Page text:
Advanced Macro Calculator and How to Use It for IIFYM

Enter your details in the macro calculator below to get customised macronutrients, including your estimated TDEE, how much protein to eat, and how many carbs and fats.

There are different options depending on your preferences for protein intake and carb/fat split.

Please read the instructions below the calculator! This will help you to get the best possible results for fat loss or gaining muscle.

Macro Calculator




What Are Macros?

Macros is a shortened term for macronutrients.

Macronutrients are the main food groups that make up all foods.

They are Protein, Fat and Carbohydrate.

Some foods are made up of mostly just one macronutrient, others are a mixture of two or three to varying degrees.

Macronutrients contain calories. Protein contains 4 calories per gram, fat contains 9 calories per gram and carbohydrates contain 4 calories per gram.

There is a 4th macronutrient, alcohol, that contains 7 calories per gram.

There are also micronutrients. These should not be confused with macronutrients. Macronutrients are required in large amounts by the body. Micronutrients are also required, but only in small amounts. There are also many more than just 4 micronutrients. Micronutrients do not contain calories, but macronutrients do.

Examples of micronutrients are things like calcium, vitamin c, B12, iron, folate, magnesium, vitamin d, etc.

Macro Calculator Instructions and FAQ

Track your macros accurately with a food tracking app such as MyFitnessPal and stay on track with your workouts to achieve your body composition goal!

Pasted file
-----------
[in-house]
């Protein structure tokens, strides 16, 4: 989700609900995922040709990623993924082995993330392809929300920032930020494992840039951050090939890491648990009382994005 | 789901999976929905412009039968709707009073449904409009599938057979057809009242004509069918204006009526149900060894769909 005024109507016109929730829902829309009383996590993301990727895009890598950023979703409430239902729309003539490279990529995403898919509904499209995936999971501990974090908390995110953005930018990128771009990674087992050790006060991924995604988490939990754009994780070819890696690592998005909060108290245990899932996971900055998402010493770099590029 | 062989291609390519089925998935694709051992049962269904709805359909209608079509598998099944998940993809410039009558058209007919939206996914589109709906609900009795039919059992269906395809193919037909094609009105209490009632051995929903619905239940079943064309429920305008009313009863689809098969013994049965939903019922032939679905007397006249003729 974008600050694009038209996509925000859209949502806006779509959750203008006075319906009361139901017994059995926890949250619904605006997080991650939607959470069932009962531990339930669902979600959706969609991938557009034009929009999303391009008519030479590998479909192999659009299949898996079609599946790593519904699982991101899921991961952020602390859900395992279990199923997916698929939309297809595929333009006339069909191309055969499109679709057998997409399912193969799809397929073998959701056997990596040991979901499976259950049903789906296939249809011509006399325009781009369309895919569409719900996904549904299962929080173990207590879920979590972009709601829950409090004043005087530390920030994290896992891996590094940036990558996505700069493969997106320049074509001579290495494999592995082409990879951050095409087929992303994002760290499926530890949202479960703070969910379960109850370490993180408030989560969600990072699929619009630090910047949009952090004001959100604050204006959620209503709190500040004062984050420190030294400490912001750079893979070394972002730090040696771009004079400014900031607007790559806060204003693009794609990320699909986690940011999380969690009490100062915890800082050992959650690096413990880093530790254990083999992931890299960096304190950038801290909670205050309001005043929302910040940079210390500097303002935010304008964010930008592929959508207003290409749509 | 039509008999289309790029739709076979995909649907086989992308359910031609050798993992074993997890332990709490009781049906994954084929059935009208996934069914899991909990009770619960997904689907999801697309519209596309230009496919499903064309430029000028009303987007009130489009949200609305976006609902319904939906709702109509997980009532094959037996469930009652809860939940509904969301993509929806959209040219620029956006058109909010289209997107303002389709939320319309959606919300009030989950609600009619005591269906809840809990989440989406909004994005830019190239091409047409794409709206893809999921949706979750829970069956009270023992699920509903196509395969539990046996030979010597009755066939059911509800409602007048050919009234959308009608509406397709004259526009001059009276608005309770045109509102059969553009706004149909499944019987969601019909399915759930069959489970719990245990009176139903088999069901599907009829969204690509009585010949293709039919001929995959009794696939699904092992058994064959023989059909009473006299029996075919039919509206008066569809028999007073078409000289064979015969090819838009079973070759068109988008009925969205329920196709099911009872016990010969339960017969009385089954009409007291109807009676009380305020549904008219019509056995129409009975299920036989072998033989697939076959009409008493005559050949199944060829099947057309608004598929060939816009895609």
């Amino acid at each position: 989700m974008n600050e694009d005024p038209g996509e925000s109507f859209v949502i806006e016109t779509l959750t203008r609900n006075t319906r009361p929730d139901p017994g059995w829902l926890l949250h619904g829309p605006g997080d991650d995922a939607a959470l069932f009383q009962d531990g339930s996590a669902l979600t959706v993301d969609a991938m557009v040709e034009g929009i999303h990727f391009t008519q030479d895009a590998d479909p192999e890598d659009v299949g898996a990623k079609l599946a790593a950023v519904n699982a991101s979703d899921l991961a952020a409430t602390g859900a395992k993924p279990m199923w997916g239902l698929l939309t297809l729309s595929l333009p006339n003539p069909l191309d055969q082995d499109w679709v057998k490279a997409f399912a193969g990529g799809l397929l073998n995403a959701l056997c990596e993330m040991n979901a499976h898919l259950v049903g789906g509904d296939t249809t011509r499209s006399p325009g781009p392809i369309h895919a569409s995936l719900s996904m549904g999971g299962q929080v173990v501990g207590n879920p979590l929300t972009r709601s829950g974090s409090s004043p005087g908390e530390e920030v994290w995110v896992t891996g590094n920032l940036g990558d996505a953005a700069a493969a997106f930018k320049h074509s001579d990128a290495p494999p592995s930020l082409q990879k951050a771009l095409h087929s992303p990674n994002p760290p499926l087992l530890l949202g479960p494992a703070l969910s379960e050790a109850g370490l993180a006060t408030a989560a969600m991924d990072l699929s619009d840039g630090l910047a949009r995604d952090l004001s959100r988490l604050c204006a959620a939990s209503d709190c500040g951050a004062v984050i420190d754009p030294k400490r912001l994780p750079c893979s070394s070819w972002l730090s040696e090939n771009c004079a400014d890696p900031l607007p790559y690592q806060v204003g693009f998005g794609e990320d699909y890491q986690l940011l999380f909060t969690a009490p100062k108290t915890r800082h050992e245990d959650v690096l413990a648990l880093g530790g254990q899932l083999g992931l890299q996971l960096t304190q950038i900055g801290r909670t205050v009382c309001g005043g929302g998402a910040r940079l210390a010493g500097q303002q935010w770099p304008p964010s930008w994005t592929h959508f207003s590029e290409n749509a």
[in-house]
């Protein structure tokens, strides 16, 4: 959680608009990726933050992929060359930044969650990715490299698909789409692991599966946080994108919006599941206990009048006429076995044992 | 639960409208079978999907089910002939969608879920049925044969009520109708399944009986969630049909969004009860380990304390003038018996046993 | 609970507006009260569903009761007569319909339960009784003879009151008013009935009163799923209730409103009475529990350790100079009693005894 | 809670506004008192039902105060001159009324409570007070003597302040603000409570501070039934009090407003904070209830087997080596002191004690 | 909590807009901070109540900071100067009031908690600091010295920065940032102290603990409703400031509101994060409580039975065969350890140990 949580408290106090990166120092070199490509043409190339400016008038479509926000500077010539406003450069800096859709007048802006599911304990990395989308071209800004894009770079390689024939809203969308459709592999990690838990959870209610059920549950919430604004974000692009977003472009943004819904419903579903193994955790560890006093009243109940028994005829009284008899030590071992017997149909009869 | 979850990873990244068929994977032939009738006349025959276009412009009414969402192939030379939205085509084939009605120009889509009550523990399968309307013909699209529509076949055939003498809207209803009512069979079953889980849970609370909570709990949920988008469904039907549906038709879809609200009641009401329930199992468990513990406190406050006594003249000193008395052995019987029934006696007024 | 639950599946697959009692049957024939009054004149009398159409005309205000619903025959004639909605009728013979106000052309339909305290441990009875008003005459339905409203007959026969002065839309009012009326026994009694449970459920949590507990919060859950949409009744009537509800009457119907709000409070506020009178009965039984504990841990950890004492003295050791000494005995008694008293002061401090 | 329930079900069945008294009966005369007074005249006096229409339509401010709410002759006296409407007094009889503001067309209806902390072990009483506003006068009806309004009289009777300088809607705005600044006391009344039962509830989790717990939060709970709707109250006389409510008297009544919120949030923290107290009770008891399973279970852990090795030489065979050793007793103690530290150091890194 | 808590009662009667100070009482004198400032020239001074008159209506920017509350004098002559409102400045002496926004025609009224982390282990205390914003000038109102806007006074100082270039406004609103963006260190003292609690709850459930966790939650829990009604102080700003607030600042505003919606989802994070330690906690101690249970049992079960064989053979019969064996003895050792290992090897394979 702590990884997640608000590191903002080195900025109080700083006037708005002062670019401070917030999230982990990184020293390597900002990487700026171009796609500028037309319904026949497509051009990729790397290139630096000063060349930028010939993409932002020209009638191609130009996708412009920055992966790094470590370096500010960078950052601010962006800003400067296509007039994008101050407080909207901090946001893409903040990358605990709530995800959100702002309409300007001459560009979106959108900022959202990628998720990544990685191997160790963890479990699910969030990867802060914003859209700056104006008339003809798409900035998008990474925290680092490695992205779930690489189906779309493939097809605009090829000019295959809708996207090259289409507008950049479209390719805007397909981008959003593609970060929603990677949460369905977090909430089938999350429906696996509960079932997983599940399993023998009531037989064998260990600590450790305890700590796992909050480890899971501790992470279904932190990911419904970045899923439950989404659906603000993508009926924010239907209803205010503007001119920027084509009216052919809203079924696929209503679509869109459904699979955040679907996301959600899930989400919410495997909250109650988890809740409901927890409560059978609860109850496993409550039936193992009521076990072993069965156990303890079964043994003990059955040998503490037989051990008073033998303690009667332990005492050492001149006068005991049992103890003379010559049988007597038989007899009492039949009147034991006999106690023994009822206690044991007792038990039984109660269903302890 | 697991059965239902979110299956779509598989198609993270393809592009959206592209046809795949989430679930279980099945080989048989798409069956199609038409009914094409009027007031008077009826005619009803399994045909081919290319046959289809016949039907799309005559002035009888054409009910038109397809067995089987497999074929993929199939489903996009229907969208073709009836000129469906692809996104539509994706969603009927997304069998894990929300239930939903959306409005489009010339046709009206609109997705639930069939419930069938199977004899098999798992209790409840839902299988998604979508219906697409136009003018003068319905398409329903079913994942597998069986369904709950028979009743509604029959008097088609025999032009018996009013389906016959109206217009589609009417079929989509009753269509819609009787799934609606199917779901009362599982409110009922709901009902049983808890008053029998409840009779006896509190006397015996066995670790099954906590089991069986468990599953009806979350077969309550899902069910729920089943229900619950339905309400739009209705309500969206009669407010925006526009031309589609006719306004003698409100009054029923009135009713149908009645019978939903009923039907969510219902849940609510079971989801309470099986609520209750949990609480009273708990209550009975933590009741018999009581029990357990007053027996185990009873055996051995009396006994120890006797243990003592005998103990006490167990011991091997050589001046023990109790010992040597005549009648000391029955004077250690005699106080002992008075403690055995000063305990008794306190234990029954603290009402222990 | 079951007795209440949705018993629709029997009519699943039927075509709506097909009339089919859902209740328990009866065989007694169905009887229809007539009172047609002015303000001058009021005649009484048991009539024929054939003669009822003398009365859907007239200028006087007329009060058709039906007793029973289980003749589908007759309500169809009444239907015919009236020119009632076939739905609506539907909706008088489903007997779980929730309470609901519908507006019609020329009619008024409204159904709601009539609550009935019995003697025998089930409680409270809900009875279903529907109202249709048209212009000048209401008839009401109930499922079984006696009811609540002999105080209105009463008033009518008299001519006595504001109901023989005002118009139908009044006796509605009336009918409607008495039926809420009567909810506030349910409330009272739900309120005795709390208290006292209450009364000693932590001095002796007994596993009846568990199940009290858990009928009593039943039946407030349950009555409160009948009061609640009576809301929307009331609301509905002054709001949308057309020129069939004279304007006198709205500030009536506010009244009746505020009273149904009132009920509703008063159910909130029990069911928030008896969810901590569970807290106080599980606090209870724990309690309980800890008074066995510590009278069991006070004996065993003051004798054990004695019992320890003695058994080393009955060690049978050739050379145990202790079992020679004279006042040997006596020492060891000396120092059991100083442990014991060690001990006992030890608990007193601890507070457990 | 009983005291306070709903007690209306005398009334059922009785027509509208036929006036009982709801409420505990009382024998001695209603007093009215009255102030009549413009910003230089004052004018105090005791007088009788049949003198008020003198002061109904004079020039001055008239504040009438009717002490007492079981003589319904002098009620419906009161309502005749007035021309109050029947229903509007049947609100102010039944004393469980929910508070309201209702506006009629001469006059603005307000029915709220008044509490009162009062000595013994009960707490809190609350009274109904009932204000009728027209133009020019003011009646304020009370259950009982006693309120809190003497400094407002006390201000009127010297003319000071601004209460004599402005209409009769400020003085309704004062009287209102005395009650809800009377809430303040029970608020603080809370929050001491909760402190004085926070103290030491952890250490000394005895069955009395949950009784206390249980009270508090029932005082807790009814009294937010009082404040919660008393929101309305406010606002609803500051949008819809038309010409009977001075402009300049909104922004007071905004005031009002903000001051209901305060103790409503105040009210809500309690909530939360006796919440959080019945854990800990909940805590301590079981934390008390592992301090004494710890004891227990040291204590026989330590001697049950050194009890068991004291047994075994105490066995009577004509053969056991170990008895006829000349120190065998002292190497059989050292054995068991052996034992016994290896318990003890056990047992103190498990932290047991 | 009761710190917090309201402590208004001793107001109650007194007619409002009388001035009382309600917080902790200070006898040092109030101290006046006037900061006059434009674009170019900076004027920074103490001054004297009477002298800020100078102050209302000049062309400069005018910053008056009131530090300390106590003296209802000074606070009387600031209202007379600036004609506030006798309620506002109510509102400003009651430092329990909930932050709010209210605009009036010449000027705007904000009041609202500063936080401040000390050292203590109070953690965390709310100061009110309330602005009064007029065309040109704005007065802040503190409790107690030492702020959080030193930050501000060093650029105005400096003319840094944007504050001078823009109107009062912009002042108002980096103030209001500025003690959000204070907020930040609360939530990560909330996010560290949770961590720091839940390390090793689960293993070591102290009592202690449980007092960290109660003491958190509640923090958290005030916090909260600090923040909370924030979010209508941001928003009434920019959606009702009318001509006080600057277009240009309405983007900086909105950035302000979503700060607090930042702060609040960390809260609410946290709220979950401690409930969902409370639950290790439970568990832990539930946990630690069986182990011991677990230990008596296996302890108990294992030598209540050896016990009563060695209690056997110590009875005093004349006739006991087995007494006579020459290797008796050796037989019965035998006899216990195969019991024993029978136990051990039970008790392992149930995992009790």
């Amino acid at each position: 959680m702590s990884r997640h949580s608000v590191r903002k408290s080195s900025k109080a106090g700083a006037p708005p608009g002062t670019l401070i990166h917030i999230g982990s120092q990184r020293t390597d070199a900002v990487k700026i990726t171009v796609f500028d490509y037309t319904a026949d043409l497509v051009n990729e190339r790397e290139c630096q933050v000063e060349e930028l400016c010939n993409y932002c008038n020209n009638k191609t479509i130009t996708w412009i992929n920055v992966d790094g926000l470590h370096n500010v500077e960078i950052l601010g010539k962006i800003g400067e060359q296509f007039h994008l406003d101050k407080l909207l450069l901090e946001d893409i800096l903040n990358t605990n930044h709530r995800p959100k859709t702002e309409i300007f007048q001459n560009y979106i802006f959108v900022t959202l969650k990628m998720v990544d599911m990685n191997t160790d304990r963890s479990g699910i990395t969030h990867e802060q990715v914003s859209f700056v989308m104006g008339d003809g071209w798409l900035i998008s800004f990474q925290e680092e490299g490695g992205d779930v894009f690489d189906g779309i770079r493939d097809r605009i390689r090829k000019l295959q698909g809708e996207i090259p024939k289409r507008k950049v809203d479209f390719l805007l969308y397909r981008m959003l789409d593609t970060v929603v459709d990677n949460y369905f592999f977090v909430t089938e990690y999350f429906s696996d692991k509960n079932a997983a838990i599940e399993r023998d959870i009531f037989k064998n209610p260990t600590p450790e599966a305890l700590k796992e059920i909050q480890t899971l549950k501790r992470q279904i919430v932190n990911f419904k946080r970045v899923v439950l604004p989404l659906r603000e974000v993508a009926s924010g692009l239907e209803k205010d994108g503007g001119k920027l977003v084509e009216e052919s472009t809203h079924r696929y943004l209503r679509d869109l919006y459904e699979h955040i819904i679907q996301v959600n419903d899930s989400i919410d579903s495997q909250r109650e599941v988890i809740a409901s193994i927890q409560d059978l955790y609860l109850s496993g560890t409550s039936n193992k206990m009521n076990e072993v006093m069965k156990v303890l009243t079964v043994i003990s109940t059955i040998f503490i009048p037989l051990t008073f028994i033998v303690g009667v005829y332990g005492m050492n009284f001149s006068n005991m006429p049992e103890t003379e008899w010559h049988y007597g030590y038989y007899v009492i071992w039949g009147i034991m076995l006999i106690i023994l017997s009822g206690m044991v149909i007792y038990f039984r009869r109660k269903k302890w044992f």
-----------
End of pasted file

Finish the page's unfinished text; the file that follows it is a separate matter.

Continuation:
You need to be accurate with your food tracking! If you’re not accurate, you’re not really following your macros because you can’t be sure of the quantities you’re actually taking in. Weigh foods with a digital scale as much as possible, until you get a practised hand/eye.

This is a starting point

Chances are, this isn’t going to get your ACTUAL exact TDEE (total daily energy expenditure). After all, we’re not all split into groups of people who can be categorised by “sedentary”, “lightly active” and so on. You may work out 3 times a week and spend most of the rest of your time sitting. Someone else who works out 3 times per week might spend twice as long in the gym and then work all day making deliveries. Obviously you’ll burn different amounts of calories.

This is a “best guess” to get you in the right ballpark. Once you’ve been tracking for a couple of weeks, weigh yourself and see what’s going on. If you’re not getting the desired results then you need to adjust your overall calories.

The best way to weigh yourself and analyse your progress is to weigh yourself daily under the same conditions, then compare weekly averages of your weigh-ins to make a judgement about what’s happening. Weigh yourself first thing in the morning, with no clothes on, after using the toilet, and before eating or drinking anything.

I don’t know my body fat percentage!

Compare yourself to these pictures and take your best guess:

bodyfat percentage examples


For a more detailed explanation of how to estimate your body fat percentage, see this post.

I don’t know what to put for protein preference!

It’s kind of up to you. Anything will work (unless you’re overweight/obese – read instructions below). 1g of protein per lb of your bodyweight is the standard, however a lot of science does not support that intakes this high are necessary. It’s just easy. Weigh 160 lbs? Eat 160g protein.